• Start looking for your wedding officiant
  • Arrange for premarital education classes
  • Present to your bride-to-be your honeymoon ideas…compromise
  • Compromise on the type of wedding, honeymoon with your lovely fiancé but do not compromise with your parents or parents-in-law.  Stand tall and firm and make this your wedding.  They’ve had theirs!
  • Be prepared to attend bridal fairs and taste many different kinds of pastries.
  • If you both decide on a small wedding, investigate smaller venues and present ideas to your fiancé and start the  process all over again only with less out of pocket expenses.

Most important of all, grooms, make sure your wedding ceremony meets your needs, your bride’s needs, and your married life will balance on a loving foundation.

There’s always elopement!  Rev. Cindy

 

 

 

Tips to finding your wedding officiant.

January 10, 2013 by revcindy
Love and Marriage

Love and Marriage

Many couples I speak with wait until the last minute to find the person who will actually make the ceremony legal.  That’s right, it isn’t the marriage license folks that makes the marriage legal, it is when the minister, rabbi, justice of the peace, or officiant pronounces you as man and wife.   All officiants (those who preside over the act of marriage) are not created equal,  so I have listed a few tips for choosing the one who will marry you.  The stylish bridal gown, the perfect bride and groom cake, the dreamy chapel or dazzling ball room do not a marriage make.  So, let’s take a look at a couple of ways to locate and book the person who will make your ceremony binding because it can be tricky:

  • If you attend a church, then you may already have made your choice.  Pastors, preachers, rabbis and priests will usually perform the ceremony as long as you donate to the church.   This, of course, is in addition to the fee for the chapel and musicians or other performers.  An acceptable church donation depends on various factors, about $500, but don’t forget to tip the cleric about $100.  If you and your fiance prefer a non-traditional or non-religious ceremony, you will then begin your search for the officiant who has experience.
  • Know what your budget is before searching for the one who will create your unique ceremony.  Depending on where you are, officiants cost between $75 – $1800.  The range in Texas is more like $75 – $800.
  • As a couple think about what you want your ceremony to look like.  Do you want a traditional or non-traditional?  Do you want a fun ceremony or one based on a theme like fairytale, the damsel and knight, or roaring-twenties?  Will you write your own vows?  Would you like a prayer or blessing to be said, or nothing religious whatsoever?  How about a bit of poetry or a memorial for a loved one who has passed on.  Will you have a flower ceremony or a stone blessing ceremony?  If you decide ahead of time, you will know when the right officiant shows up.   Also, know you want the officiant to attend your rehearsal, if you choose to have one.  Many officiants will agree and some will not attend a rehearsal.
  • The best way to find an officiant is to ask around.  The next way is to look in your local yellow pages and search the Internet.  Be sure do your homework.   Have a list of prioritized questions to ask your prospective officiant.  I am an officiant and the most often asked first question is, “How much”?    Ask a variety of questions such as, are you available on this date, do you have any references I can speak with, will you travel to my location, or do you have a location because we don’t have one yet.  See how open the officiant is.  Is he/she pleasant to converse with?  Does he/she ask you knowledgeable questions?  Does she/he have references?  Next, does this officiant fit into your budget?  Many officiants marry people on a sliding scale.   If you are located in a relatively high-end of town or having your wedding in an upscale location, remember to compensate your officiant in the same manner you paid for all your other accouterments.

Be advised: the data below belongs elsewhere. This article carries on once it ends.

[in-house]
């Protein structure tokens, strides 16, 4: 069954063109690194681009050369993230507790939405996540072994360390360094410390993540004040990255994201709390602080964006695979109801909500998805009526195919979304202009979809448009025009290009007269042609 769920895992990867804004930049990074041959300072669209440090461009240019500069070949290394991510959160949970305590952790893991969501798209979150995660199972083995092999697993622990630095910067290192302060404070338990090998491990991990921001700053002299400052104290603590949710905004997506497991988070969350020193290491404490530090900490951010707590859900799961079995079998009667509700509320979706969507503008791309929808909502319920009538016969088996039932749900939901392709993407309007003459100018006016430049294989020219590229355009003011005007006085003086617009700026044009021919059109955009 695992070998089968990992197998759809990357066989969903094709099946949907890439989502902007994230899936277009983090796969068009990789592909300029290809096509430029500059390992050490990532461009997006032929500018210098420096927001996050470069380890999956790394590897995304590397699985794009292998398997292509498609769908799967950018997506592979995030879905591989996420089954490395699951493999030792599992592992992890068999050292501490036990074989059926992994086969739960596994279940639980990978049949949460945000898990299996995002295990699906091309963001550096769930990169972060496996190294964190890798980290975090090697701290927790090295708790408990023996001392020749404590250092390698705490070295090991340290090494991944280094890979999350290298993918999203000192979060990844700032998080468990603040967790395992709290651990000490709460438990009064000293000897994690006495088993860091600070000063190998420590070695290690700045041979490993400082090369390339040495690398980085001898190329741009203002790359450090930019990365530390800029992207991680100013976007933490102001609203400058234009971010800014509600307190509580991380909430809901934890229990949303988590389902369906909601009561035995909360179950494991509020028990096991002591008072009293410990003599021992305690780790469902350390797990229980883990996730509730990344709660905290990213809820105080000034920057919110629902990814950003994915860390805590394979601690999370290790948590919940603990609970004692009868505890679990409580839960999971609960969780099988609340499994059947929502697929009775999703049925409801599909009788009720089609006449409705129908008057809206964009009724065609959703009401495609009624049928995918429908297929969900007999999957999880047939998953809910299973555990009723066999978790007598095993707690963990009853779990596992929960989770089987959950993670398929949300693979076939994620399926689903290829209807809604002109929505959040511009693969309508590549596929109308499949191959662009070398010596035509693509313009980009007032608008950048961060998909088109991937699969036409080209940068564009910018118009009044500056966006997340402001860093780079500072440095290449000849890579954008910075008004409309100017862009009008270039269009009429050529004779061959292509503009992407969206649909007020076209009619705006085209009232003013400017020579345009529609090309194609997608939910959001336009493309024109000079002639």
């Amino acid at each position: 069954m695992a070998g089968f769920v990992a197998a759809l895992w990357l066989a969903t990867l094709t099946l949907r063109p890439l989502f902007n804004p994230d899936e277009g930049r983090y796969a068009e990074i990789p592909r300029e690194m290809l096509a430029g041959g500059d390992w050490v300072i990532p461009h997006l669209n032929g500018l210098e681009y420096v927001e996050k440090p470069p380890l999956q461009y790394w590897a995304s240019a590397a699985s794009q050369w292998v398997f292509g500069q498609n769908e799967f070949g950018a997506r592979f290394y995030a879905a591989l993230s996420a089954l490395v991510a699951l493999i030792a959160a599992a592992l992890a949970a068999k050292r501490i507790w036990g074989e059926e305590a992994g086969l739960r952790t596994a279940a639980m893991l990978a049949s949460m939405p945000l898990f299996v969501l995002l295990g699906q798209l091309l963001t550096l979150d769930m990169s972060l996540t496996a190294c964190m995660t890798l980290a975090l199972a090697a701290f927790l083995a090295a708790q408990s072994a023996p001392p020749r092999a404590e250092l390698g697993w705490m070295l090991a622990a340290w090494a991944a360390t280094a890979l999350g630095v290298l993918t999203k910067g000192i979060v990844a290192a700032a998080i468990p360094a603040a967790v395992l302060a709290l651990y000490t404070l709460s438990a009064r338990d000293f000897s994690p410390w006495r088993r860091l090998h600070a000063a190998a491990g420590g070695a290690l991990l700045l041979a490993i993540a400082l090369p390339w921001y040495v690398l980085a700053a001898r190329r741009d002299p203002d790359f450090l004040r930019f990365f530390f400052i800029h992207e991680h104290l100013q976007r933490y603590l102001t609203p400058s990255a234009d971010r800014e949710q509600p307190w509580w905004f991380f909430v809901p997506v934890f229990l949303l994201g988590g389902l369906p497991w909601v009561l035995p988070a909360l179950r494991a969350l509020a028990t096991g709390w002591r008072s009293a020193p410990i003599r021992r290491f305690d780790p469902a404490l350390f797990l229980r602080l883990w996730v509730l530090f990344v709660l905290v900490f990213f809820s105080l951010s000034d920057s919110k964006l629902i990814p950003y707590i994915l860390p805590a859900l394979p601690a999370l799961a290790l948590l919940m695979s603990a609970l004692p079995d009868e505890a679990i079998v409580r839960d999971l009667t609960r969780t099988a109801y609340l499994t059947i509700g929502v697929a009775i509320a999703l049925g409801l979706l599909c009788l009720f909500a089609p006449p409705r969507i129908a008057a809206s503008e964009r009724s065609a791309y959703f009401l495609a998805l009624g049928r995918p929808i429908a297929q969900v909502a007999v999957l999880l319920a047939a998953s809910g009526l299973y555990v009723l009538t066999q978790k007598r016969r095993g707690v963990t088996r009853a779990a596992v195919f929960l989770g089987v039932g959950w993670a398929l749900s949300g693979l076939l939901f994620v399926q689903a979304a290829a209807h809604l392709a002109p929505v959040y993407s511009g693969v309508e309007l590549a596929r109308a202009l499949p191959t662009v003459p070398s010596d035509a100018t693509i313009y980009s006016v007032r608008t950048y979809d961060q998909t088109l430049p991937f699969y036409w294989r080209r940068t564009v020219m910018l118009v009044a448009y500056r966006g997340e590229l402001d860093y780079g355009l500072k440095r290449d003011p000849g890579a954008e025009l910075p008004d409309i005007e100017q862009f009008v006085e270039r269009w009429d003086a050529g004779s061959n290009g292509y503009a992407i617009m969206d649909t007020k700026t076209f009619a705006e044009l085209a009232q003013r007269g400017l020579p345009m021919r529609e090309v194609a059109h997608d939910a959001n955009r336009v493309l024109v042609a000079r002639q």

• Check the references and read reviews posted online.  WeddingWire is an excellent place for officiants to register and keep track of the ceremonies preformed.  Once you locate the person’s name, read the reviews carefully.  The couple ranks the performance from 1-5 with 5 being the best. Do not automatically discount a person if they have one or two negative remarks but still rank a 4.  If  there are many less than 5 rankings or negative remarks, then investigate another officiant.
  • Always let the officiant know even if you decide not to utilize their services.  It is the professional thing to do.
  • Once you have located your officiant, ask to meet your officiant if he/she hasn’t already done so.  If you have several officiants to interview, go with your intuitive guidance when deciding.   Chat with the person and you’ll know when the feeling is right.  If he/she is inattentive during the meet and greet, you are not being served well.
  • If it is important for you to know how the officiant became legalized to  perform weddings, simply ask.  Was he/she ordained online or attend a seminary to become a minister?  Is this officiant a justice of the peace who meets your budget, but has no training except the pronouncement?  Please note that not all states will allow people who have been ordained online to perform wedding ceremonies.
  • Will this officiant simply attend your rehearsal or is the role more extensive?  Will the officiant need to help during the rehearsal by guiding everyone through it, or will a quick run through before the ceremony work?  Is the officiant traveling to your venue?  You will in most cases be required to pay travel expenses.  It is may included in the final fee, but it may be quoted separately.  Is there hotel accommodations included or meals and airfare?   What would you like the officiant to wear?   Be sure to work all this out and then sign an agreement.